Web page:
ZOT! 1987-1991 by Scott McCloud
I've read and enjoyed Scott McCloud's excellent examination of the comics medium, Understanding Comics, but I always wondered where his voice of authority on graphic storytelling came from, and what he'd done prior to that epic work. Apart from a look at one of his online strips starring the character, I'd never had the oppurtunity to read any of McCloud's work starring his dimension-crossed lovers amidst the world of the everyday and the world of a tomorrow that never was. With the release of ZOT! 1987-1991, we get a rare and intimate look at both the work of the writer/artist, but also commentary on his creation's roots and his thought processes in its inception and implementation.
Zachary T. Paleozogt (Zot for short) is a swashbuckling, high-flying, (courtesy of antigravity boots), laser pistol firing teen hero of the classic mold who lives in the 'far-flung future of 1965', a utopian vision of the future where everything Popular Mechanics and Tomorrowland promised us--flying cars, robot butlers, a world free of conventional crime or poverty--has come to pass. Oh, there's the occasional supervillain or coal-powered mad scientist from another planet, but by and large the world is a paradise. Zot's uncle Max discovers our world via his super-science, and travel between the dimensions becomes possible. Enter Jenny Weaver, a 14 year-old girl whose parents are dealing with divorce, she's struggling with the pitfalls of public education, and an older brother who's a pain. Their paths cross and it's pretty clear it's kismet, but Jenny maintains that Zot is 'not her boyfriend. . .we just like hanging out.' Mmhm.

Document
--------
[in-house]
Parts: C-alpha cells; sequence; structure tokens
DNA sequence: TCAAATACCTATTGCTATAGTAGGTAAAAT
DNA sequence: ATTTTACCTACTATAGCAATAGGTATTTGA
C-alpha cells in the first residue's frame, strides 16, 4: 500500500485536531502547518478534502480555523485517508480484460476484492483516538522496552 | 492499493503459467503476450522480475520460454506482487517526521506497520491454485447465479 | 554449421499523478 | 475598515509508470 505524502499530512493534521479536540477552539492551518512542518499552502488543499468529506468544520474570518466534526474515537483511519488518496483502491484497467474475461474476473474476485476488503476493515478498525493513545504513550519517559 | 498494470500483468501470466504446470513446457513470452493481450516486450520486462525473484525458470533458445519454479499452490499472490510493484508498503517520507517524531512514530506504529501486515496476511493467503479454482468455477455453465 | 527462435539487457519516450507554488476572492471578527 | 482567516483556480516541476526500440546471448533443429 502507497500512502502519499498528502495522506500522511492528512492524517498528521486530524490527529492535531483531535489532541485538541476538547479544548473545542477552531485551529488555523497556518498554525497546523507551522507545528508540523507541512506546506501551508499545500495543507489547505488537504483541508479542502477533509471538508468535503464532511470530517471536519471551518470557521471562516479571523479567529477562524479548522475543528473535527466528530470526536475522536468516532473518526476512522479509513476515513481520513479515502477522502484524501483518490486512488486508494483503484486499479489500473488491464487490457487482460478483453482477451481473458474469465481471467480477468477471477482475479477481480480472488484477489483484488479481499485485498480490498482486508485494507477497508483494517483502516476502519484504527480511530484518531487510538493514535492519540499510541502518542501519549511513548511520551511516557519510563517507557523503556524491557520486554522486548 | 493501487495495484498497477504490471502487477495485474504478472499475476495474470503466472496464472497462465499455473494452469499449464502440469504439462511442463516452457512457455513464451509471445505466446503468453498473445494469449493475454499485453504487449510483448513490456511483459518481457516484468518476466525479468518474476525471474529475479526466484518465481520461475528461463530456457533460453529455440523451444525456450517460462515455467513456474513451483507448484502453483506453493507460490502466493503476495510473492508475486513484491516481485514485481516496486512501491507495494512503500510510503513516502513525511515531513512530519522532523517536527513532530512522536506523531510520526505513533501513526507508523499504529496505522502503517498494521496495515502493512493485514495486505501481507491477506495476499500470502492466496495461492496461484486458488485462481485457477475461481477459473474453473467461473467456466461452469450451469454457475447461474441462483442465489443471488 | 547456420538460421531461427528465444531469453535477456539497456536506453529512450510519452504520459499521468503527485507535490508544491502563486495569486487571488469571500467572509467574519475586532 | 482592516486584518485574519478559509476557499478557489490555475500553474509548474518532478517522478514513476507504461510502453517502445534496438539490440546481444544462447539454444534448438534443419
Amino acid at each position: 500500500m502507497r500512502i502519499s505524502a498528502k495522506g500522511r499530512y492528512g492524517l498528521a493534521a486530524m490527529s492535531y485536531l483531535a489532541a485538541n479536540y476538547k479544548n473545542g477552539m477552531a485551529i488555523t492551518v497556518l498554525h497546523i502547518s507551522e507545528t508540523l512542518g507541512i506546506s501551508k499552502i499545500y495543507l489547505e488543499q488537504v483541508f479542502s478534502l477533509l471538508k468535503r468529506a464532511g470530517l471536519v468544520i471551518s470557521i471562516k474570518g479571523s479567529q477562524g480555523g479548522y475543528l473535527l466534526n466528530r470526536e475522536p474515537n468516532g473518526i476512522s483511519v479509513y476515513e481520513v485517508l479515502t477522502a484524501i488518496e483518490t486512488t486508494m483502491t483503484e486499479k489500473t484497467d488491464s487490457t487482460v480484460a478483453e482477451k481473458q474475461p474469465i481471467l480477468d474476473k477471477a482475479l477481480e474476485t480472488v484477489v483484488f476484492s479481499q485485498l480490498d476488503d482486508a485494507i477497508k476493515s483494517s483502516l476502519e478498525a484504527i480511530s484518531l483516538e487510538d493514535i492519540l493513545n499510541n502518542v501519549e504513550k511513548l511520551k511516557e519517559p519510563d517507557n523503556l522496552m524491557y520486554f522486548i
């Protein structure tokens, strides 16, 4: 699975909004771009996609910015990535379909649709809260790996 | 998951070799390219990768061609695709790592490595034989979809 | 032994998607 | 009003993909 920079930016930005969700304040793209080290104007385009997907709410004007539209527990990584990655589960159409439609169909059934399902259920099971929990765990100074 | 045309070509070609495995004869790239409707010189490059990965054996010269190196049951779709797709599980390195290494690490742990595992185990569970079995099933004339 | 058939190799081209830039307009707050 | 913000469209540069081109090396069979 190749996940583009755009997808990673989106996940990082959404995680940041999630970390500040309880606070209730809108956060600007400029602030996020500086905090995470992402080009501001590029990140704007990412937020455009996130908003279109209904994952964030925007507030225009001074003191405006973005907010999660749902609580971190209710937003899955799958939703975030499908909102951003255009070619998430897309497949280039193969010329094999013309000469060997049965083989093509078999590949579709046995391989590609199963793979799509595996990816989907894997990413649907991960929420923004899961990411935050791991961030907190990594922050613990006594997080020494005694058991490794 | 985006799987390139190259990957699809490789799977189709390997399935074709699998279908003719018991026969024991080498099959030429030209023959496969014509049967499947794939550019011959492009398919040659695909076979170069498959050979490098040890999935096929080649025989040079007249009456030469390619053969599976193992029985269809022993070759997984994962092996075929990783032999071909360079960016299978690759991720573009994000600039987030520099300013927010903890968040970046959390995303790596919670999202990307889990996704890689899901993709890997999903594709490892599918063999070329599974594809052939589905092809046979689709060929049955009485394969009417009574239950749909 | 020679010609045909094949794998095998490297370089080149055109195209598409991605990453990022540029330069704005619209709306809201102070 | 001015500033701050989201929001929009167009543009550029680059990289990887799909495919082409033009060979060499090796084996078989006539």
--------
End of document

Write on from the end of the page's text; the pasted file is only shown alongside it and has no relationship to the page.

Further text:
The first half of the book 'Heroes and Villains' is a bit of what you'd expect with dimensional travel and the contrast between utopia and the real world. The book itself is a contrast between idealism and realism, and nowhere is that more evident than in Zot's more or less disastrous attempts to apply his superheroic mentality to a world that doesn't treat its heroic figures all that well. Zot also has to learn to come to grips with the fact that just because he believes he can save everyone doesn't make it true, no matter how good a person he is.
The second half of the book is--I think--where McCloud truly begins to find his voice as a storyeller. 'Earth Stories' has Zot trapped on Jenny's Earth with no real knowing if he'll ever find his way home again. Here Jenny and her family and friends come to the fore, each in their own single issue arc that highlights characters that feel as much like real people as they are supporting cast. Of them all, my favorite has to be issue #33 'Normal' featuring Jenny's friend Terry coming to terms with both her sexuality and the pressure cooker that is the high school environment.
Zot! is just plain fun on a lot of levels:the imagery of the utopian 'future', a rogues gallery featuring villains ranging from the humorous De-evolutionaries and Doctor Bellows to the creppy Arthur Dekko and 9-Jack-9. A future with flying cars and swashbuckling heroics makes for entertaining reading. But there's depth here too, and McCloud takes us--via commentary interspersed between issues--into his background and creative processes at the time of the book's creation. It's at once enjoyable entertainment for the reader and wonderful insight into the working method of another creative artist. Reccomended most highly.
Next Avengers: Heroes of Tomorrow Lionsgate Films. Written by Christopher Yost, directed by Jay Olivia.
I'm a fan of superhero comics in general, and if it's one thing we superhero fans love it's resisting any and all forms of change. Now sometimes that's warranted, as in cases where Spider-Man makes deals with the devil, but in others that intractibility can prove to be a major detriment.